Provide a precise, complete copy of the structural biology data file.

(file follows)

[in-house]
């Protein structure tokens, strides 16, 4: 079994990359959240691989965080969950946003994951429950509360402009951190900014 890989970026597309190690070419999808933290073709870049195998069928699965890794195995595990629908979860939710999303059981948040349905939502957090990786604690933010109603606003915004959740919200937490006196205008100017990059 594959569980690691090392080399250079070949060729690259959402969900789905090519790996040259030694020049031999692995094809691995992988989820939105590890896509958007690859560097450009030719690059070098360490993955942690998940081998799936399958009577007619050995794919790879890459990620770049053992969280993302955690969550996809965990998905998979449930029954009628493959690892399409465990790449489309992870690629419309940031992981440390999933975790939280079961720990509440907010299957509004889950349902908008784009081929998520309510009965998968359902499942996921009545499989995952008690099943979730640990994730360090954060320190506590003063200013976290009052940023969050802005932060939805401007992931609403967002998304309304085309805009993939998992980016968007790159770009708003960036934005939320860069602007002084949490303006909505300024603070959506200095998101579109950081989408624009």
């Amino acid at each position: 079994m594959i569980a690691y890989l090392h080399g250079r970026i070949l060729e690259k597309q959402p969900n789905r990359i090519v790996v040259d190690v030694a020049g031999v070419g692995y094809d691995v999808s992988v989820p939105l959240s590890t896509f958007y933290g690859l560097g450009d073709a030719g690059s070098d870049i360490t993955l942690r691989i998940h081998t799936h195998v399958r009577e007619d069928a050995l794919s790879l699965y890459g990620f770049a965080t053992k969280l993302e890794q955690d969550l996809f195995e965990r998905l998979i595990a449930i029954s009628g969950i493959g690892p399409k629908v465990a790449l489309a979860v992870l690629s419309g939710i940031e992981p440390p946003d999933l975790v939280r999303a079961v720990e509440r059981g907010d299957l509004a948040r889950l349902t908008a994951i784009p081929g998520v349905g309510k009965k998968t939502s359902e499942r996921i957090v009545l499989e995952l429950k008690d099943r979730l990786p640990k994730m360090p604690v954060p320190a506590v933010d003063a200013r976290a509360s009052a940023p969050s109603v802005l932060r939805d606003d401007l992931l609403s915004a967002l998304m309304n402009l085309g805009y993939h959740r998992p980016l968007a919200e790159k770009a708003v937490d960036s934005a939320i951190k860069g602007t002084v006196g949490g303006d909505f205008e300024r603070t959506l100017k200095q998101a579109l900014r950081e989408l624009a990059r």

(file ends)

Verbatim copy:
[in-house]
């Protein structure tokens, strides 16, 4: 079994990359959240691989965080969950946003994951429950509360402009951190900014 890989970026597309190690070419999808933290073709870049195998069928699965890794195995595990629908979860939710999303059981948040349905939502957090990786604690933010109603606003915004959740919200937490006196205008100017990059 594959569980690691090392080399250079070949060729690259959402969900789905090519790996040259030694020049031999692995094809691995992988989820939105590890896509958007690859560097450009030719690059070098360490993955942690998940081998799936399958009577007619050995794919790879890459990620770049053992969280993302955690969550996809965990998905998979449930029954009628493959690892399409465990790449489309992870690629419309940031992981440390999933975790939280079961720990509440907010299957509004889950349902908008784009081929998520309510009965998968359902499942996921009545499989995952008690099943979730640990994730360090954060320190506590003063200013976290009052940023969050802005932060939805401007992931609403967002998304309304085309805009993939998992980016968007790159770009708003960036934005939320860069602007002084949490303006909505300024603070959506200095998101579109950081989408624009």
């Amino acid at each position: 079994m594959i569980a690691y890989l090392h080399g250079r970026i070949l060729e690259k597309q959402p969900n789905r990359i090519v790996v040259d190690v030694a020049g031999v070419g692995y094809d691995v999808s992988v989820p939105l959240s590890t896509f958007y933290g690859l560097g450009d073709a030719g690059s070098d870049i360490t993955l942690r691989i998940h081998t799936h195998v399958r009577e007619d069928a050995l794919s790879l699965y890459g990620f770049a965080t053992k969280l993302e890794q955690d969550l996809f195995e965990r998905l998979i595990a449930i029954s009628g969950i493959g690892p399409k629908v465990a790449l489309a979860v992870l690629s419309g939710i940031e992981p440390p946003d999933l975790v939280r999303a079961v720990e509440r059981g907010d299957l509004a948040r889950l349902t908008a994951i784009p081929g998520v349905g309510k009965k998968t939502s359902e499942r996921i957090v009545l499989e995952l429950k008690d099943r979730l990786p640990k994730m360090p604690v954060p320190a506590v933010d003063a200013r976290a509360s009052a940023p969050s109603v802005l932060r939805d606003d401007l992931l609403s915004a967002l998304m309304n402009l085309g805009y993939h959740r998992p980016l968007a919200e790159k770009a708003v937490d960036s934005a939320i951190k860069g602007t002084v006196g949490g303006d909505f205008e300024r603070t959506l100017k200095q998101a579109l900014r950081e989408l624009a990059r």